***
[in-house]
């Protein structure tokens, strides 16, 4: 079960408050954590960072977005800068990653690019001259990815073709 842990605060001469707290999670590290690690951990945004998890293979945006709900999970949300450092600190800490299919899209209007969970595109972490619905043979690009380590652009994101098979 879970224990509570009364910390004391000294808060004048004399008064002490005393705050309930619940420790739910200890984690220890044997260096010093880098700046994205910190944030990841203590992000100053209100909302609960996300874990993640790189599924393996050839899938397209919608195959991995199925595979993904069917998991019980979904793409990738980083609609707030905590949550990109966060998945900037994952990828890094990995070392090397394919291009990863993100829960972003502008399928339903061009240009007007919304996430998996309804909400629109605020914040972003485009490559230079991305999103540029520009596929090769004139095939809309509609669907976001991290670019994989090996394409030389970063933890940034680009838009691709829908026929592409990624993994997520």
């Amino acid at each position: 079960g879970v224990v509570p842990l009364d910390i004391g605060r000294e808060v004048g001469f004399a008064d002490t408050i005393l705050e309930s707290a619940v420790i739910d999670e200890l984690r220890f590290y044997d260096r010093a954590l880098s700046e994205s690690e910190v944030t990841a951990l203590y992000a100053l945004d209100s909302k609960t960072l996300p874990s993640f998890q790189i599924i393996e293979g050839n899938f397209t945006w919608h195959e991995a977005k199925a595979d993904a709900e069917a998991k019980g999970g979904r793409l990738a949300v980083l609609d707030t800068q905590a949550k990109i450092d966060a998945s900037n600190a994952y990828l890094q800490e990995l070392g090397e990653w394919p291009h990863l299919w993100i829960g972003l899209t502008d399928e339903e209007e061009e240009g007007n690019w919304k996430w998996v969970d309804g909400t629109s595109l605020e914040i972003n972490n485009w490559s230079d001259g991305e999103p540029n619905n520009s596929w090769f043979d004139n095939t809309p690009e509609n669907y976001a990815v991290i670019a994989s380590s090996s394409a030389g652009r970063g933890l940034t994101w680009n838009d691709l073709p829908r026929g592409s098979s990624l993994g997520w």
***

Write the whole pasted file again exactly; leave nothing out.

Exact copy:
[in-house]
């Protein structure tokens, strides 16, 4: 079960408050954590960072977005800068990653690019001259990815073709 842990605060001469707290999670590290690690951990945004998890293979945006709900999970949300450092600190800490299919899209209007969970595109972490619905043979690009380590652009994101098979 879970224990509570009364910390004391000294808060004048004399008064002490005393705050309930619940420790739910200890984690220890044997260096010093880098700046994205910190944030990841203590992000100053209100909302609960996300874990993640790189599924393996050839899938397209919608195959991995199925595979993904069917998991019980979904793409990738980083609609707030905590949550990109966060998945900037994952990828890094990995070392090397394919291009990863993100829960972003502008399928339903061009240009007007919304996430998996309804909400629109605020914040972003485009490559230079991305999103540029520009596929090769004139095939809309509609669907976001991290670019994989090996394409030389970063933890940034680009838009691709829908026929592409990624993994997520």
């Amino acid at each position: 079960g879970v224990v509570p842990l009364d910390i004391g605060r000294e808060v004048g001469f004399a008064d002490t408050i005393l705050e309930s707290a619940v420790i739910d999670e200890l984690r220890f590290y044997d260096r010093a954590l880098s700046e994205s690690e910190v944030t990841a951990l203590y992000a100053l945004d209100s909302k609960t960072l996300p874990s993640f998890q790189i599924i393996e293979g050839n899938f397209t945006w919608h195959e991995a977005k199925a595979d993904a709900e069917a998991k019980g999970g979904r793409l990738a949300v980083l609609d707030t800068q905590a949550k990109i450092d966060a998945s900037n600190a994952y990828l890094q800490e990995l070392g090397e990653w394919p291009h990863l299919w993100i829960g972003l899209t502008d399928e339903e209007e061009e240009g007007n690019w919304k996430w998996v969970d309804g909400t629109s595109l605020e914040i972003n972490n485009w490559s230079d001259g991305e999103p540029n619905n520009s596929w090769f043979d004139n095939t809309p690009e509609n669907y976001a990815v991290i670019a994989s380590s090996s394409a030389g652009r970063g933890l940034t994101w680009n838009d691709l073709p829908r026929g592409s098979s990624l993994g997520w």